5. I have several problems with Mr. Brusilow’s representation of the situation. First…he talks about this orchestra as if it’s a situation where people are “making a living” performing in…laughable. It’s a regional orchestra with a limited season…maybe six formal concert outings a year. Second….the “not getting paid” issues…has been going on for over three years. Third…his claims about CEO, George Landis not making as much as the musicians is absurd. is your friend. Seems management and senior operations folks made $177,000 according to the 2009 990 tax form. No one individual made over $100,000 (gee) so there were no individuals listed on the return. The accurate salary information is available by request to the RSO. 🙂 I believe there are only three people working in the RSO office…so, even if you do very simple math and divide by $177,000….I’d say someone was doing pretty well. Certainly better than musicians who hadn’t been paid in months. Which brings me to Anshel’s statement, to paraphrase, “you’ve got a job, people are starving out there, what are you thinking”. LOL This really, really was stunning. My thought (if I were in the orchestra..I was at one time…for eight years)…”yeah, I have a job working for an orchestra that doesn’t pay me”.
    I have no idea what Anshel was thinking. It’s ashame. Anshel Brusilow been an inspiration and a mentor for many musicians over many years. Business seems to have gotten in the way of his “making music”.
    Unfortunately…management and the board’s lack of attention to this entire problem has it to a critical place.

  6. After listening to the recording, I was astonished. Us as the listener do not know what transpired before the recorded incident. Regardless of any formal rules of what can be recorded, it is good that it was. In this situation, as I quote from Brusilow’s final statements “I don’t need you”. This was pathetic. The fact of the matter is, Brusilow got on his cross, pretended to be a victim, and glorified over paid office executives, while the core, and engine behind the money making machine takes it up the rear so-to-speak.

  7. Mr. Brusilow started a rehearsal with this vent. It had nothing to do with a negotiation….it had to do with the fact that the union was making public, via a press release, the fact that the orchestra was not being paid in a timely manner…and that the problem had been going on for over two years. Brusilow and management didn’t like the fact that the public and patrons were going to find out what was really happening. The musicians have been very, very considerate. The following evening…they passed out flyers concerning this issue, to patrons. The flyer was very positive…NOT inflammatory or threatening. NOT in any way….

    Here’s the link to the more aggressive press release that motivated the attack.

  8. Ok…I’ve cut and pasted the content of the very positive flyer the orchestra passed out at the Saturday night concert. Pretty darn reasonable…considering the paycheck history during the previous 2 plus years.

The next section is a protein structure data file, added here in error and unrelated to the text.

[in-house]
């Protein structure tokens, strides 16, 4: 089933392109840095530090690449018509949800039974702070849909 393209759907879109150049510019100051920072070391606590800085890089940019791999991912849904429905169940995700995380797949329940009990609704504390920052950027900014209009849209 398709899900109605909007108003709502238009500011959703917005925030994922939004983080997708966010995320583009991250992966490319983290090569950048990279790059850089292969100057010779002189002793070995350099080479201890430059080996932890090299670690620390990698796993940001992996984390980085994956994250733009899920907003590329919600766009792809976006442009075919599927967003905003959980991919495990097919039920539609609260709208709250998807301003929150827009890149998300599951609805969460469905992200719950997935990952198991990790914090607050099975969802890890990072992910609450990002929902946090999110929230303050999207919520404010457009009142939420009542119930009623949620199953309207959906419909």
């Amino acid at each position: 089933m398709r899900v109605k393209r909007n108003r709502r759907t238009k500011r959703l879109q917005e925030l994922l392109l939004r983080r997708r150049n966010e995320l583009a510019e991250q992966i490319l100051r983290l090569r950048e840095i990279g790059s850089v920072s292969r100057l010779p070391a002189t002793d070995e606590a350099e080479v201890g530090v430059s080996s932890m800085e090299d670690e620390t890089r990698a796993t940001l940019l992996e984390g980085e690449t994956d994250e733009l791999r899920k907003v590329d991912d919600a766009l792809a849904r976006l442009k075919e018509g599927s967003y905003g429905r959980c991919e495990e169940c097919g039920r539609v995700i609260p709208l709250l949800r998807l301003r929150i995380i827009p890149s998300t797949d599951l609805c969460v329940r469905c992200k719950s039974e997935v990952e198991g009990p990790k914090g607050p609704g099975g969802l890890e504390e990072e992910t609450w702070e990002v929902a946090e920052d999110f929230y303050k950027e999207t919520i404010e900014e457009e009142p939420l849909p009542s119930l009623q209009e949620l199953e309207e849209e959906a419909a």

Dear RSO Patron:
    Professional musicians want you to know that Richardson Symphony Orchestra members have waited weeks and months to be paid for most concerts performed over the past two years. The Orchestra is still awaiting paychecks for the April 10 concert.
    Despite the failure and refusal of RSO management to pay in a timely manner befitting musicians’ services, the Orchestra has continued to perform without interruption because it values your support, and because it knows that you expect and deserve to hear what you’ve paid for.
    We hope you will understand why we can no longer keep silent about musicians having to beg for their wages after every concert. To be expected to perform time and again without knowing when payment will be made is not only a contract violation, it is economically hurtful, patently unfair and an insult to the professionalism musicians bring to the stage every concert.
    We would appreciate your keeping this in mind as you attend tonight’s concert. The Orchestra will play its heart out for you. You’ve paid for it, but they don’t know when they’ll get paid.
    The actions of RSO management towards the Orchestra are an embarrassment to the entire ·community of Richardson, Texas and to professional musicians everywhere. We all deserve better.

  9. Speaking as a former orchestra Executive Director, the “conductor’s” rant was wholly unacceptable. If I had been the ED of the orchestra in question, I would have gone to the board of directors and demanded his immediate resignation. A conductor does not address the orchestra musicians saying “I don’t need you.” That alone would preclude any further collaboraion between the organization and the musicians if the conductor stayed on.

    Obviously, this is an organization under great stress. Been there, done that. But throwing civility and communication with the union and musicians out the window does not make the situation better. I hope the symphony administration and board get their act together and work with the musicians and their union on resolving the crisis. Without the conductor.

    • Thanks for bringing that point up Dee. I’ve been wondering why the current executive didn’t step in at some point seeing that he was in the room. Granted, this wouldn’t have been an easy situation but I know (too) many personnel managers, ops professionals, and executives who have been in similar situations and in all but a handful of cases I can think of, they put a stop to inappropriate behavior one way or another (usually with as much tact as possible).

      Those who failed to step in an take appropriate action ended up paying the consequence in one form or another. If nothing else, I suppose this is a good example of the old adage “never make a decision when you’re angry.”

      • We actually have a clause in our Master Agreement that states “the President, Music Director/Conductor, musicians and all associated therewith shall treat one another with generally accepted standards of professionalism and courtesy.” The players and the AFM filed a grievance about this incident based on our “mutual respect” clause. In the subsequent grievance meeting, the Executive Director and Board Chairman insisted that they felt that no violation of the contract had occurred. However, in a recent article published in the Dallas Morning News, the Board Chairman is quoted as saying, “We have talked extensively with Anshel about that situation.” Apparently they acknowledge that something was amiss about the situation, but not to the point of admitting any fault or wrongdoing.